As the months dragged on, while he waited for a donor, Catherine said the family became increasing concerned. “It was pretty nerve wracking, but then we got the call,” she said.
Today, Carter is healthy and happy thanks to receiving the liver.
“He was walking a month after the transplant and eating four months after that,” Catherine said. “He’s a normal 3-year-old now. That is definitely a good feeling.”
To this day, she doesn’t know the name of the donor or even where the donor lived, but she said she thanks God every day that that person arranged to share his or her life with her son.
Suzanna Mouton with the Louisiana Organ Procurement Agency, who also assisted with the flag raising, said this is just one of many flags being raised at hospitals throughout the state during April.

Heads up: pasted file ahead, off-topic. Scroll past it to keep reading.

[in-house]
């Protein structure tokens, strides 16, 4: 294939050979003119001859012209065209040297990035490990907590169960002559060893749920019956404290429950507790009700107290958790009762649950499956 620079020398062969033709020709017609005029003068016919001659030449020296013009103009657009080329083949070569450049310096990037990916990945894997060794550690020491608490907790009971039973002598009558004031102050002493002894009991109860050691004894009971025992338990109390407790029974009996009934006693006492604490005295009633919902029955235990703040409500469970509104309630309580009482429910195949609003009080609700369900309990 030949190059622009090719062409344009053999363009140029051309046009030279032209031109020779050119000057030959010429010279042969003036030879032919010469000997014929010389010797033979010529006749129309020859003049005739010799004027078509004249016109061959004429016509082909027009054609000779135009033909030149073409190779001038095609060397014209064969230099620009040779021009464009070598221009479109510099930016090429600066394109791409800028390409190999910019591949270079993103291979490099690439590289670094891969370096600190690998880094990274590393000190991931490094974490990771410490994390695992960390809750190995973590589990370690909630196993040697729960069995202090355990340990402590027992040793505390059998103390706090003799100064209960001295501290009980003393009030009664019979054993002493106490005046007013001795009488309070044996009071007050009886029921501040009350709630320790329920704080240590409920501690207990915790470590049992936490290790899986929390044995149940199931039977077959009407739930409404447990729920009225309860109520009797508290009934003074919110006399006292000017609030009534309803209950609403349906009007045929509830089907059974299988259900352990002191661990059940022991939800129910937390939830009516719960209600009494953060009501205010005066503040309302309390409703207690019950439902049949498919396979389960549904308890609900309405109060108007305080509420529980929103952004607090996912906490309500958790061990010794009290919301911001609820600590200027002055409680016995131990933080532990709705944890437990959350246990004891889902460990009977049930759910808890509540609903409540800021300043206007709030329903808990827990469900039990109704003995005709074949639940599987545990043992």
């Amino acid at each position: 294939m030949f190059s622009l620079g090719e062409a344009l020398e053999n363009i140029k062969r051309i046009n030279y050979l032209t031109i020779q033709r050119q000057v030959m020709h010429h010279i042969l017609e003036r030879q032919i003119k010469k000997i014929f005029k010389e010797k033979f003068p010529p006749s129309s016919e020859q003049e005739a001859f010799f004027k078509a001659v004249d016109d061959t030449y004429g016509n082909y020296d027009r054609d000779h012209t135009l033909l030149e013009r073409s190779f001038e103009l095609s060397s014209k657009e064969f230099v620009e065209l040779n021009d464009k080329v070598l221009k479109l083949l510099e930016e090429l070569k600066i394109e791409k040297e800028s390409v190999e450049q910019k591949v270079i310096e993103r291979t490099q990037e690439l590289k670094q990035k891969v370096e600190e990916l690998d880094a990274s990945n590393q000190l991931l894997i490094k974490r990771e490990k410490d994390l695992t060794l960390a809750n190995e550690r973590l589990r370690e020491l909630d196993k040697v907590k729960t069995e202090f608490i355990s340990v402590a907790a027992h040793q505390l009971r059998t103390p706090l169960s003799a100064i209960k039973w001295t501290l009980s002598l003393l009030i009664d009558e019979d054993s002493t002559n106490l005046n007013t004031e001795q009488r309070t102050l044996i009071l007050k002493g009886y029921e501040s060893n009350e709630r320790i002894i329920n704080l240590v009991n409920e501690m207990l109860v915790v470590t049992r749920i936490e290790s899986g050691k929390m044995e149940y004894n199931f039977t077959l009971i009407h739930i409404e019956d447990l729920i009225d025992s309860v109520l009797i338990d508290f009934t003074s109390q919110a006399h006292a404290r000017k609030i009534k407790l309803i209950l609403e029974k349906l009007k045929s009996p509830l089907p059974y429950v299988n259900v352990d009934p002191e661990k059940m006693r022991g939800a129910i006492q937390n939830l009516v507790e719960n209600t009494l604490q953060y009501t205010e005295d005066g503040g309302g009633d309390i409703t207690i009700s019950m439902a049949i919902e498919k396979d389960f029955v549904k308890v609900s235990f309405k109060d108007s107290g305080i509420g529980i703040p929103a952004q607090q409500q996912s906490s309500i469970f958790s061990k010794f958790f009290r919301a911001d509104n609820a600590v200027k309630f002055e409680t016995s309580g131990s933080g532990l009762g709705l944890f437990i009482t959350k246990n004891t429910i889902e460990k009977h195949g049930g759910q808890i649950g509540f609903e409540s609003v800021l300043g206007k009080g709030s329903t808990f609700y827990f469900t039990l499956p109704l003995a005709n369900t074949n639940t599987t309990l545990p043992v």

“We are doing this to let all our communities understand how important our partnership is,” Mouton said.
“OGHS works so closely with us. It is important that the staff gets to see the living side of donations. Too often they only see the death. This helps them understand that organ donations really do save lives,” Mouton said.
Her only regret is that there are so many more lives in need of help.
“With more than 1,700 people in Louisiana waiting on a life-saving organ transplant, LOPA’s mission is simple — help save lives through organ and tissue donation,” Mouton said.
She said a single donor can change scores of lives.
“One donor can save up to nine lives. By donating your tissue, you can help up to 100 people, and if you donate your corneas you can bring sight to two people,” Mouton said.